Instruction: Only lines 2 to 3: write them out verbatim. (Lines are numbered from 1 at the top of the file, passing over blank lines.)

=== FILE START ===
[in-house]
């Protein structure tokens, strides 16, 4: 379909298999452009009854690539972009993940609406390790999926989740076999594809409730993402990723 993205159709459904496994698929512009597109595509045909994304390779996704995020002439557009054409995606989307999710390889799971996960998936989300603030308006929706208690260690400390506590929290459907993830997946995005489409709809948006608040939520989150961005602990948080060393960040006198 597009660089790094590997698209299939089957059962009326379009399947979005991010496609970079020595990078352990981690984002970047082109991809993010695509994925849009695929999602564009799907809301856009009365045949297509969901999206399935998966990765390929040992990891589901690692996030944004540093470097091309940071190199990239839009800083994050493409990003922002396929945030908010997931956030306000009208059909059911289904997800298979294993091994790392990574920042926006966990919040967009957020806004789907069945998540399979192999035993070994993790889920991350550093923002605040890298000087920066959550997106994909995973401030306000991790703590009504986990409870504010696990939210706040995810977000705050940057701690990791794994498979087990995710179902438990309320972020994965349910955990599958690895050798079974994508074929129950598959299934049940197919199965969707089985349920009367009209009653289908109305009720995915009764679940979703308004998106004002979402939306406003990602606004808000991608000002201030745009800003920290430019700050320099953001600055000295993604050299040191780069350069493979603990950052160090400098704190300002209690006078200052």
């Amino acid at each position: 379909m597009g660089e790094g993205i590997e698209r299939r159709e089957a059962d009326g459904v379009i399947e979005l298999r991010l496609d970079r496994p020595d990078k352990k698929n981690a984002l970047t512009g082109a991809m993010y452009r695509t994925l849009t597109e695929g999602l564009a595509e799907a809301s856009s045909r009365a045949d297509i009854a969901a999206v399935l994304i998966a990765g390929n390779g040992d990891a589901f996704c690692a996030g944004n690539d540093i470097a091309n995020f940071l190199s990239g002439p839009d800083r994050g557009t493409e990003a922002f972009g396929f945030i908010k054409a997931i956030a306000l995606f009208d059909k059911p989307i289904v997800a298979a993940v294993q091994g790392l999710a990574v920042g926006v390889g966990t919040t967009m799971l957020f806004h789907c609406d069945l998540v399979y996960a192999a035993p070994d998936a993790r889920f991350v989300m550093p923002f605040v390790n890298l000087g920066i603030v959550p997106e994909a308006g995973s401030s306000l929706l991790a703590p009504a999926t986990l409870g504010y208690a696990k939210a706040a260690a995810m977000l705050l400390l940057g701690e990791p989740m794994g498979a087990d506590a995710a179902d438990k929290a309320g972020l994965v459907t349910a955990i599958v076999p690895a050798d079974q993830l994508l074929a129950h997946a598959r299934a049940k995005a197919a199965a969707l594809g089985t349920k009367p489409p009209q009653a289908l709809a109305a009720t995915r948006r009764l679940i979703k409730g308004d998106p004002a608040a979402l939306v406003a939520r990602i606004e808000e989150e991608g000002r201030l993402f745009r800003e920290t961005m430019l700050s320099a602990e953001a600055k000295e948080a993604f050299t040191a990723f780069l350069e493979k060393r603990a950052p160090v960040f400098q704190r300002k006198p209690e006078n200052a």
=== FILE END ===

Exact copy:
């Protein structure tokens, strides 16, 4: 379909298999452009009854690539972009993940609406390790999926989740076999594809409730993402990723 993205159709459904496994698929512009597109595509045909994304390779996704995020002439557009054409995606989307999710390889799971996960998936989300603030308006929706208690260690400390506590929290459907993830997946995005489409709809948006608040939520989150961005602990948080060393960040006198 597009660089790094590997698209299939089957059962009326379009399947979005991010496609970079020595990078352990981690984002970047082109991809993010695509994925849009695929999602564009799907809301856009009365045949297509969901999206399935998966990765390929040992990891589901690692996030944004540093470097091309940071190199990239839009800083994050493409990003922002396929945030908010997931956030306000009208059909059911289904997800298979294993091994790392990574920042926006966990919040967009957020806004789907069945998540399979192999035993070994993790889920991350550093923002605040890298000087920066959550997106994909995973401030306000991790703590009504986990409870504010696990939210706040995810977000705050940057701690990791794994498979087990995710179902438990309320972020994965349910955990599958690895050798079974994508074929129950598959299934049940197919199965969707089985349920009367009209009653289908109305009720995915009764679940979703308004998106004002979402939306406003990602606004808000991608000002201030745009800003920290430019700050320099953001600055000295993604050299040191780069350069493979603990950052160090400098704190300002209690006078200052």
């Amino acid at each position: 379909m597009g660089e790094g993205i590997e698209r299939r159709e089957a059962d009326g459904v379009i399947e979005l298999r991010l496609d970079r496994p020595d990078k352990k698929n981690a984002l970047t512009g082109a991809m993010y452009r695509t994925l849009t597109e695929g999602l564009a595509e799907a809301s856009s045909r009365a045949d297509i009854a969901a999206v399935l994304i998966a990765g390929n390779g040992d990891a589901f996704c690692a996030g944004n690539d540093i470097a091309n995020f940071l190199s990239g002439p839009d800083r994050g557009t493409e990003a922002f972009g396929f945030i908010k054409a997931i956030a306000l995606f009208d059909k059911p989307i289904v997800a298979a993940v294993q091994g790392l999710a990574v920042g926006v390889g966990t919040t967009m799971l957020f806004h789907c609406d069945l998540v399979y996960a192999a035993p070994d998936a993790r889920f991350v989300m550093p923002f605040v390790n890298l000087g920066i603030v959550p997106e994909a308006g995973s401030s306000l929706l991790a703590p009504a999926t986990l409870g504010y208690a696990k939210a706040a260690a995810m977000l705050l400390l940057g701690e990791p989740m794994g498979a087990d506590a995710a179902d438990k929290a309320g972020l994965v459907t349910a955990i599958v076999p690895a050798d079974q993830l994508l074929a129950h997946a598959r299934a049940k995005a197919a199965a969707l594809g089985t349920k009367p489409p009209q009653a289908l709809a109305a009720t995915r948006r009764l679940i979703k409730g308004d998106p004002a608040a979402l939306v406003a939520r990602i606004e808000e989150e991608g000002r201030l993402f745009r800003e920290t961005m430019l700050s320099a602990e953001a600055k000295e948080a993604f050299t040191a990723f780069l350069e493979k060393r603990a950052p160090v960040f400098q704190r300002k006198p209690e006078n200052a």